Parish Care & Concern
A group of volunteers dedicated to serving others in a variety of service ministries including:
transportation, visitation, welcoming, bereavement, caregiver support, Hats of Hope, prayer line, respect life, Elizabeth ministry, and military support.
Each year St. Brigid does two major dinners as fundraisers for the parish . . . During the Fridays of Lent (except Good Friday) we offer baked or fried fish dinners from 4:30 – 6:30 p.m. in our social hall (parking lot level). We are handicapped accessible.
Allegheny College Adoption Program
The Allegheny College Adoption Program provides a liaisons between families and college students who wish to experience a “home away from home”. Contact Fr. Mark Hoffman at 333-6161.
The 55+ Club was founded to meet the needs of and likes of today’s elderly. Each meeting opens with a prayer and short reading and continues with refreshments, card playing and visiting with friends old and new. Meetings held the 2nd & 4th Tuesday each month from Noon-3:30 PM.
Respect Life Committee
Consistent with the Catholic Chruch’s ethic of respect for life, Saint Brigid Church has been active in promoting pro-life activities locally and nationally.
Pastor’s Fund/Food Pantry
Through the generosity of the people of Saint Brigid in donating food to our in-house food pantry and money to the Pastor’s Fund, our parish offers help to those in need of temporary assistance.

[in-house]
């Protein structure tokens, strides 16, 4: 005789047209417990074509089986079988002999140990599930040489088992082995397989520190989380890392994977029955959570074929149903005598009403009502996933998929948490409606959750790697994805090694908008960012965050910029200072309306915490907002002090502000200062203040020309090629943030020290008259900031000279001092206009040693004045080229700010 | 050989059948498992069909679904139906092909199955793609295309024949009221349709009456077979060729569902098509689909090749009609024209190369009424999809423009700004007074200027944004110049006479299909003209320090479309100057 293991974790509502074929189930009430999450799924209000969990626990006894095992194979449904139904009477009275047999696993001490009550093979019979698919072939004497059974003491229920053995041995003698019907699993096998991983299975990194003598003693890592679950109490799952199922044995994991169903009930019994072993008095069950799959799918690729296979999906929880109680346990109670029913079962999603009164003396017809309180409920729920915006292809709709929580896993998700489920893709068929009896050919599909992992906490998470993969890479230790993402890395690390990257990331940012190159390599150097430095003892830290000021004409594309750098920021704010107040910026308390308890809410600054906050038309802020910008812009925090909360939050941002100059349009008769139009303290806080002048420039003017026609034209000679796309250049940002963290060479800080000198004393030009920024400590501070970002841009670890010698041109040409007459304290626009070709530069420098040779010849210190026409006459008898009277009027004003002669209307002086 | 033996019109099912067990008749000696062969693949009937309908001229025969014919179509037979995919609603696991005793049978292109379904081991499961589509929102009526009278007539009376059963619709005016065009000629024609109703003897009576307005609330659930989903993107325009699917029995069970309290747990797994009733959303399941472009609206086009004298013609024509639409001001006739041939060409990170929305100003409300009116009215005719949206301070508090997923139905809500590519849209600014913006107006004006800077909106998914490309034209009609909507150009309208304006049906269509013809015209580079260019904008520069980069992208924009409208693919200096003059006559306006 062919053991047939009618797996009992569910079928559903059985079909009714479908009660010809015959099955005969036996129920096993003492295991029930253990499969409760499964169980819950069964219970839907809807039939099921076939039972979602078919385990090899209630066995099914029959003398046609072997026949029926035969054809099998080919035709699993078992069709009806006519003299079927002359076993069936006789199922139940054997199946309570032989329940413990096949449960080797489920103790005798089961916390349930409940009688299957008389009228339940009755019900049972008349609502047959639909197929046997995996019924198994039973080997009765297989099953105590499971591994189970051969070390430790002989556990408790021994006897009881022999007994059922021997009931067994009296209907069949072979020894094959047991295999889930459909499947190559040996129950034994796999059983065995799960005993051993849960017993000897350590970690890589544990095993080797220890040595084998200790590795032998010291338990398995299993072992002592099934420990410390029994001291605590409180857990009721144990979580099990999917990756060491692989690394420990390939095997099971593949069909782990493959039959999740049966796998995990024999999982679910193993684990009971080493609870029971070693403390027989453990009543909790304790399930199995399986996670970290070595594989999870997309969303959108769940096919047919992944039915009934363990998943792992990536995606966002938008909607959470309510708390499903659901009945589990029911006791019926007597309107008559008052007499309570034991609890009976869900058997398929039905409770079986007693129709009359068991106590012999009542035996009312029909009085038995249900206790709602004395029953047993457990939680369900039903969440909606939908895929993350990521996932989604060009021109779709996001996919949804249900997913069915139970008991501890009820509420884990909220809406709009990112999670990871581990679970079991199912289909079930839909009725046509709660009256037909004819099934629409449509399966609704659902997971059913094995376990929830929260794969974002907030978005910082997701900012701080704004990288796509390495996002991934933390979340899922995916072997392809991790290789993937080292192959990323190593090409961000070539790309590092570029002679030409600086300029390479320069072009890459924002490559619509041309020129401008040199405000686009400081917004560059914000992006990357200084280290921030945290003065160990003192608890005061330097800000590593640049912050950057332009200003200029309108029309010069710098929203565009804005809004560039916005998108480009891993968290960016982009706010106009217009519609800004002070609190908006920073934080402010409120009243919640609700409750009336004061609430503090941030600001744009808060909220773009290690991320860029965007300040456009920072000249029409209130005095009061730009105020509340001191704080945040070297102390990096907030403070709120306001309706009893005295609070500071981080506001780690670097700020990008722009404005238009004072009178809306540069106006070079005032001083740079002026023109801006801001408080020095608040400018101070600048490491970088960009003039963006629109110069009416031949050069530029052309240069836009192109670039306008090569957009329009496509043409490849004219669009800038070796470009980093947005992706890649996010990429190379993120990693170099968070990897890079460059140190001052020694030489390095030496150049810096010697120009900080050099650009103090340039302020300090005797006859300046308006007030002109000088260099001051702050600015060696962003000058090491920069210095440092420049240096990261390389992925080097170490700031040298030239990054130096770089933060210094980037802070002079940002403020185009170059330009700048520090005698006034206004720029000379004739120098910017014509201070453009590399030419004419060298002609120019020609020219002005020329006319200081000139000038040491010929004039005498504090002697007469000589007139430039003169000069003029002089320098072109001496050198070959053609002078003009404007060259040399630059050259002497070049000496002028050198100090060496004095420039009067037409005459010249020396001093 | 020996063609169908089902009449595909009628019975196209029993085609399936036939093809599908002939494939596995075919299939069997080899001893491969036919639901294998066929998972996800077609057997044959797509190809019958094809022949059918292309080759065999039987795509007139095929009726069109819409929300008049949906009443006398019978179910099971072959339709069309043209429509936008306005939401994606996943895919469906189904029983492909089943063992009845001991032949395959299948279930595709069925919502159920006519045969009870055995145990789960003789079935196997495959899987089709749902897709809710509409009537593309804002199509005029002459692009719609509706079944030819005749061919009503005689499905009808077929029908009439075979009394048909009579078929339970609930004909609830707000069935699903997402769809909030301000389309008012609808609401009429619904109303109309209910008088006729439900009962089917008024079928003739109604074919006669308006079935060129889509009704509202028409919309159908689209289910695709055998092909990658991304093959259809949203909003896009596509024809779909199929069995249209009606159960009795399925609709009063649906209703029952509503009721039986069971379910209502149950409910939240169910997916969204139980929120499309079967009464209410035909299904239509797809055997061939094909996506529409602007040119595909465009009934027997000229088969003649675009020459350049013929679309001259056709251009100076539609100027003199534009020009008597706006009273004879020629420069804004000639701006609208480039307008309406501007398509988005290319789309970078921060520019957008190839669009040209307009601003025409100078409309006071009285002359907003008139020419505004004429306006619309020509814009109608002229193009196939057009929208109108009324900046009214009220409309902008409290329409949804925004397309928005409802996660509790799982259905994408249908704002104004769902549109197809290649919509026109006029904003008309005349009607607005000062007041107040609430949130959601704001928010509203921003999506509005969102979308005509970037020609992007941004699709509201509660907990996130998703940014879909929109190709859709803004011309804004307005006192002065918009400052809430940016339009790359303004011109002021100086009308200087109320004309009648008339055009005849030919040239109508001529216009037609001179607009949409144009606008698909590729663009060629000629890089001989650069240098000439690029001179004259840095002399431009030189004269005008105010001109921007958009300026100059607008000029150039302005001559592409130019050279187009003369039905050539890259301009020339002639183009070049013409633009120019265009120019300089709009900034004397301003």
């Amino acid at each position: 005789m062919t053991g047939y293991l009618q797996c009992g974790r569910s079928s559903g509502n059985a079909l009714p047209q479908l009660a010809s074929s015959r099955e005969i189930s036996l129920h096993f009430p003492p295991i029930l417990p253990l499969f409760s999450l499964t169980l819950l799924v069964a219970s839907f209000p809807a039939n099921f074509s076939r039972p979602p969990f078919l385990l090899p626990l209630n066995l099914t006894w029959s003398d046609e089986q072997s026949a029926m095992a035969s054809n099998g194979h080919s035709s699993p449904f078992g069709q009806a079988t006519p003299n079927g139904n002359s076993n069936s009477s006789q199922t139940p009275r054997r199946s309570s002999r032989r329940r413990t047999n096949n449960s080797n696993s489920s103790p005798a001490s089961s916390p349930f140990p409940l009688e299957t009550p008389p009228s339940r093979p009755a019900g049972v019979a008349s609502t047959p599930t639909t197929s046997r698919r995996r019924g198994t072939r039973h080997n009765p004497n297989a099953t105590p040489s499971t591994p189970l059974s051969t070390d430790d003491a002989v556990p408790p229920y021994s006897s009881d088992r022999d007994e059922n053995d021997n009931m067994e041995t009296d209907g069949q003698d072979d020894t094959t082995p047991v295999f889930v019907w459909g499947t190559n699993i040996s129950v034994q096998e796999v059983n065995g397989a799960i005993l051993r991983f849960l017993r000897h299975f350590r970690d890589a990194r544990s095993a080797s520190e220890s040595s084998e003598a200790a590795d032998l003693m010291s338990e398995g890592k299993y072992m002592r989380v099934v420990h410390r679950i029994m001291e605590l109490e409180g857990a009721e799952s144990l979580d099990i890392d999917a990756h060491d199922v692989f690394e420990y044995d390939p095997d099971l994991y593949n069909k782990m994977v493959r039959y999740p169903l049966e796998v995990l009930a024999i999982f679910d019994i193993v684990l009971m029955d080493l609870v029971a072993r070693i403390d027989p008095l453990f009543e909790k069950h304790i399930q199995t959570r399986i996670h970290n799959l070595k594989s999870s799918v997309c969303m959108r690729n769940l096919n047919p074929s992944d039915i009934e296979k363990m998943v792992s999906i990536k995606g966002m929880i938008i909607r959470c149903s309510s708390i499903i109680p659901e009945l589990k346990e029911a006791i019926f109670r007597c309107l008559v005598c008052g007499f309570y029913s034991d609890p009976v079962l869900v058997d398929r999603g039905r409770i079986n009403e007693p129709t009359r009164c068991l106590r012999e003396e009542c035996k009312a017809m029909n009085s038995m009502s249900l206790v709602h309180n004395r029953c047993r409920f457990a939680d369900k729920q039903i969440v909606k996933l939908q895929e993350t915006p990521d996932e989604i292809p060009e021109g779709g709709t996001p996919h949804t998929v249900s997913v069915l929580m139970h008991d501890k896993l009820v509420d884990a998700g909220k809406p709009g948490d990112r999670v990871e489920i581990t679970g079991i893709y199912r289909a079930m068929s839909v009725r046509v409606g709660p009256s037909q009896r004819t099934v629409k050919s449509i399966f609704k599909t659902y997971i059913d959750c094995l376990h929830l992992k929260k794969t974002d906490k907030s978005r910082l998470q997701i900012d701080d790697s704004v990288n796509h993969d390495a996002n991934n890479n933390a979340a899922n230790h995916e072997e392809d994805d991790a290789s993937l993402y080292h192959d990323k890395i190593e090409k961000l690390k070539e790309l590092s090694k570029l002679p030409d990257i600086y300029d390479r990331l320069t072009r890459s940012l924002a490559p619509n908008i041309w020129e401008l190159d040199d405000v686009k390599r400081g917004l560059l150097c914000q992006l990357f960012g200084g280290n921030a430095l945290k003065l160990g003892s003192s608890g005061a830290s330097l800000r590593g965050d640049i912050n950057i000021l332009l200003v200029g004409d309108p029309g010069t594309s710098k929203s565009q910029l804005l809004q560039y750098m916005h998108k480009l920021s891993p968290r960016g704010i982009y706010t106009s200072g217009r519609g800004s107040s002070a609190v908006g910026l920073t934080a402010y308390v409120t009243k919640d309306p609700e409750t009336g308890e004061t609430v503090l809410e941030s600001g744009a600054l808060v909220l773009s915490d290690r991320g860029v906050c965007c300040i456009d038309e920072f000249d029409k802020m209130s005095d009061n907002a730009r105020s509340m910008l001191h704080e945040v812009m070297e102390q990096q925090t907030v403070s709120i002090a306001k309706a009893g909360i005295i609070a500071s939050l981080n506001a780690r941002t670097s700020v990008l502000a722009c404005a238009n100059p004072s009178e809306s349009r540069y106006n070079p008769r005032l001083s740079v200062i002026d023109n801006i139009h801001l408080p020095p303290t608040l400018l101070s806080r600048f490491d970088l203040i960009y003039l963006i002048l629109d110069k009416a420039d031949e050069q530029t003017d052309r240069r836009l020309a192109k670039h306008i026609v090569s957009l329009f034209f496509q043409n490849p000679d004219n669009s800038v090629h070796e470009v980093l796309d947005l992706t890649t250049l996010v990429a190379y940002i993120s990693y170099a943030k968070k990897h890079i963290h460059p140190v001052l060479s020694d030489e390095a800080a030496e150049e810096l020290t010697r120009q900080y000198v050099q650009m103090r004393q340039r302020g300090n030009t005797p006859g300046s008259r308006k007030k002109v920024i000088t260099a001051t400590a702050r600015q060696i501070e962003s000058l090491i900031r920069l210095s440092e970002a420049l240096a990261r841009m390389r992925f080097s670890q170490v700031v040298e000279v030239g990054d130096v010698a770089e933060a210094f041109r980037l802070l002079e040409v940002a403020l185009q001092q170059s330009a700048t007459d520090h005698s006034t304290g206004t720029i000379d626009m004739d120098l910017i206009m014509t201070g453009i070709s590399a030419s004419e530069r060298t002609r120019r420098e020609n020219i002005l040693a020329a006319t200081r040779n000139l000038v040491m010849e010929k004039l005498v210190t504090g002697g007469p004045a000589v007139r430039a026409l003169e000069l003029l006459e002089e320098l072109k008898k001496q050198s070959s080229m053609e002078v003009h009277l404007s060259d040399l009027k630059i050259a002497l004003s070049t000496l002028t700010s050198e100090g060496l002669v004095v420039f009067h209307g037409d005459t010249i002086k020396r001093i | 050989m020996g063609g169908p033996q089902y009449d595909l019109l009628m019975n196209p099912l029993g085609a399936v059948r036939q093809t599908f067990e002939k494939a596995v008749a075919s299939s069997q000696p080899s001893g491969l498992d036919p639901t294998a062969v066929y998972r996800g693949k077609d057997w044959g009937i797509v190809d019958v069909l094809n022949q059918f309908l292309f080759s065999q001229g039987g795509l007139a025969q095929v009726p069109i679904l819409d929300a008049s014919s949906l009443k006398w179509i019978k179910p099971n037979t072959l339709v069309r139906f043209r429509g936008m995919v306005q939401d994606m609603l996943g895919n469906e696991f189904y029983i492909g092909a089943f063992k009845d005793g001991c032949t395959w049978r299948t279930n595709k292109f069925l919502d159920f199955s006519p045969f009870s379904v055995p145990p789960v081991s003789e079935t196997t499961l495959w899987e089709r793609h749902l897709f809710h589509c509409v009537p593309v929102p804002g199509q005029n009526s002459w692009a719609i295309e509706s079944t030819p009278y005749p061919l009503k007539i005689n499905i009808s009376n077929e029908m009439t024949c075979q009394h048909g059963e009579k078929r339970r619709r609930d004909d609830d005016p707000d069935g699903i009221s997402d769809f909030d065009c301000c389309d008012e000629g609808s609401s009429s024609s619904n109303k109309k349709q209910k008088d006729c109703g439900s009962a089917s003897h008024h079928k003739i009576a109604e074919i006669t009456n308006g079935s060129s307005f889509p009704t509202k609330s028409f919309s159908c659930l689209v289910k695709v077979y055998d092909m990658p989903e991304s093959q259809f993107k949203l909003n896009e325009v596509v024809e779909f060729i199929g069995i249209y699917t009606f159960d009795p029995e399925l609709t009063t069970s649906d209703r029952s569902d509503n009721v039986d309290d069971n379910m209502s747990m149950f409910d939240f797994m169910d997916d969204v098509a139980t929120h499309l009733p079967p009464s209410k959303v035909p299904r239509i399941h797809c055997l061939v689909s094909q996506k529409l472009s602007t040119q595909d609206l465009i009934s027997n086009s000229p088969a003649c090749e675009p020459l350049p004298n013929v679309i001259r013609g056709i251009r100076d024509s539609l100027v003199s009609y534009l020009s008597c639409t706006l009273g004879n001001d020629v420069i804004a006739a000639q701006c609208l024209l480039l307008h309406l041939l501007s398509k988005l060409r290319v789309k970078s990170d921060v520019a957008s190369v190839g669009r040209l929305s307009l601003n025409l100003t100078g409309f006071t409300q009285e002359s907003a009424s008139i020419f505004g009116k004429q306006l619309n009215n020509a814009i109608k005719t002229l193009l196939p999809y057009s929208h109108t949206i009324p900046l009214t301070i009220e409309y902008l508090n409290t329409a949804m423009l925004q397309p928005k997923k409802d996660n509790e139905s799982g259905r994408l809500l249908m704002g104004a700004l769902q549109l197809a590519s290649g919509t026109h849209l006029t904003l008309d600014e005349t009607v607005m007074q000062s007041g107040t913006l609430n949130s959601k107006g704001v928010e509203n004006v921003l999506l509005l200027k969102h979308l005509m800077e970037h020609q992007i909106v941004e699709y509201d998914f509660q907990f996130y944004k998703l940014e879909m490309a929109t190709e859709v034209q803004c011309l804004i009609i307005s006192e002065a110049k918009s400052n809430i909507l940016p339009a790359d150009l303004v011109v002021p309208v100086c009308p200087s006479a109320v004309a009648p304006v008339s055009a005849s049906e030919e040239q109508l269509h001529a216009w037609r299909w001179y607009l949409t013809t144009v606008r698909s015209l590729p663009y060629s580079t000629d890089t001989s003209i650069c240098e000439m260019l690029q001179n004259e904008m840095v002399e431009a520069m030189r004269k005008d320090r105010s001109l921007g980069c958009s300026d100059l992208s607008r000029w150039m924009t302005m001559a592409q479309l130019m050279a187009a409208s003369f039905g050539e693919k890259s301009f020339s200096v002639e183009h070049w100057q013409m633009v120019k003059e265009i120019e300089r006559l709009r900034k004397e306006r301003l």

The Garden Committee works together to beautify the church grounds throughout the growing season and to decorate the church exterior for special occasions.
Parent Baptism Program
Two sessions must be attended. These will be held on two Thursday evenings from 7-8:30 PM every month except December and are held at different local parishes. Parents preparing for the baptism of their child must attend both sessions; however, both sessions need not be at the same parish. Godparents are welcome and encouraged to participate. Expectant parents may wish to come prior to the birth of their child. Call our parish office.
As a service to bereaved families of persons buried from our parish, a committee provides a luncheon for the family and other mourners after the funeral in the McCrory Social Hall
Mission of Friendship
Celebrating one of the oldest “sister parish” relationships in the Diocese of Erie, Saint Brigid has a sister parish in San Pedros, Sotuta, Yucatan. The parish provides financial support, Mass intentions and other support as needed to this community in Mexico.
Members of Saint Brigid have a long history of involvement in the diocesan Cursillo movement, a program of spiritual renewal and call to service within the parish community.
St. Brigid has instituted a “prayer line” to meet the intercessory prayer needs of members of our faith community.
Worldwide Marriage Encounter offers couples a very special weekend to focus on their lives together, away from the distracting tensions of everyday life.
The Retrouvaille Program is provided under the auspices of the Diocese of Erie and is for those couples who are experiencing difficulties in their marriages.
Saint Brigid Parish has a pastoral council of fifteen members of the parish who act as the primary consultative body to the pastor on the spiritual and pastoral concerns of the faith community. Membership is by election by the parish community, held triennially (July, 2009).
President :Darlene Shenk
Vice President :Jim Cihon
Recording Secretary :Todd Sommers
Rose Allen :Gloria McDonald
Brett Jastromb :Diane Johnson
Rosemary Jones :Jean Lynch
Margaret Malloy :Bill Leffingwell
Carole Tidball :Tim Smith